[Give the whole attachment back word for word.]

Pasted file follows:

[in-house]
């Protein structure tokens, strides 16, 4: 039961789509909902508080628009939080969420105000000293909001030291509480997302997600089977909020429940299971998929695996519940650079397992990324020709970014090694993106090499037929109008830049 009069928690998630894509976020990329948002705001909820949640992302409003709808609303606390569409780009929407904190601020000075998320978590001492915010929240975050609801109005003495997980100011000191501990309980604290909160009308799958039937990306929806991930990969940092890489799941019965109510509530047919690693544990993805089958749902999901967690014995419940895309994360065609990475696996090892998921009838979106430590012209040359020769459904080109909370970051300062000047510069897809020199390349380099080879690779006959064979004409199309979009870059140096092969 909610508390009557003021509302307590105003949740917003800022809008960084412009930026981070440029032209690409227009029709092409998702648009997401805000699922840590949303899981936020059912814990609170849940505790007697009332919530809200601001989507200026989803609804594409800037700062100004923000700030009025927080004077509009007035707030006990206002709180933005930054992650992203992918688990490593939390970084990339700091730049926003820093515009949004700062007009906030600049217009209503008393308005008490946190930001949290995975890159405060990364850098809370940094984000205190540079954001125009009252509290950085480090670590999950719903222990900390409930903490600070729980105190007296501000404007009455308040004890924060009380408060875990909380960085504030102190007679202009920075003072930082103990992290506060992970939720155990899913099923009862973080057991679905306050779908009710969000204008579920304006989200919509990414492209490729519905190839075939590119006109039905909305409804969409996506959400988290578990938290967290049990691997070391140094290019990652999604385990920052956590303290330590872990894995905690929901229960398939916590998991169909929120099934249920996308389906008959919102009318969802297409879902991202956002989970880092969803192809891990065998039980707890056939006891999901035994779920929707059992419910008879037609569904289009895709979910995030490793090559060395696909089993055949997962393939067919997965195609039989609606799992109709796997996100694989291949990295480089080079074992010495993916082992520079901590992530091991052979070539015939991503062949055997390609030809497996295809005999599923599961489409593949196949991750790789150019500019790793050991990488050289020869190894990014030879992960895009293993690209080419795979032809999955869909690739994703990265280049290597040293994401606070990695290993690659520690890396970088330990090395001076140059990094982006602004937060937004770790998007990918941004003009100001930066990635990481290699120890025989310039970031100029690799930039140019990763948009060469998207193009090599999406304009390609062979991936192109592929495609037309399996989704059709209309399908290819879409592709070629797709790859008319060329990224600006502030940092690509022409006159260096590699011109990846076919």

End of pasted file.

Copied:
[in-house]
């Protein structure tokens, strides 16, 4: 039961789509909902508080628009939080969420105000000293909001030291509480997302997600089977909020429940299971998929695996519940650079397992990324020709970014090694993106090499037929109008830049 009069928690998630894509976020990329948002705001909820949640992302409003709808609303606390569409780009929407904190601020000075998320978590001492915010929240975050609801109005003495997980100011000191501990309980604290909160009308799958039937990306929806991930990969940092890489799941019965109510509530047919690693544990993805089958749902999901967690014995419940895309994360065609990475696996090892998921009838979106430590012209040359020769459904080109909370970051300062000047510069897809020199390349380099080879690779006959064979004409199309979009870059140096092969 909610508390009557003021509302307590105003949740917003800022809008960084412009930026981070440029032209690409227009029709092409998702648009997401805000699922840590949303899981936020059912814990609170849940505790007697009332919530809200601001989507200026989803609804594409800037700062100004923000700030009025927080004077509009007035707030006990206002709180933005930054992650992203992918688990490593939390970084990339700091730049926003820093515009949004700062007009906030600049217009209503008393308005008490946190930001949290995975890159405060990364850098809370940094984000205190540079954001125009009252509290950085480090670590999950719903222990900390409930903490600070729980105190007296501000404007009455308040004890924060009380408060875990909380960085504030102190007679202009920075003072930082103990992290506060992970939720155990899913099923009862973080057991679905306050779908009710969000204008579920304006989200919509990414492209490729519905190839075939590119006109039905909305409804969409996506959400988290578990938290967290049990691997070391140094290019990652999604385990920052956590303290330590872990894995905690929901229960398939916590998991169909929120099934249920996308389906008959919102009318969802297409879902991202956002989970880092969803192809891990065998039980707890056939006891999901035994779920929707059992419910008879037609569904289009895709979910995030490793090559060395696909089993055949997962393939067919997965195609039989609606799992109709796997996100694989291949990295480089080079074992010495993916082992520079901590992530091991052979070539015939991503062949055997390609030809497996295809005999599923599961489409593949196949991750790789150019500019790793050991990488050289020869190894990014030879992960895009293993690209080419795979032809999955869909690739994703990265280049290597040293994401606070990695290993690659520690890396970088330990090395001076140059990094982006602004937060937004770790998007990918941004003009100001930066990635990481290699120890025989310039970031100029690799930039140019990763948009060469998207193009090599999406304009390609062979991936192109592929495609037309399996989704059709209309399908290819879409592709070629797709790859008319060329990224600006502030940092690509022409006159260096590699011109990846076919």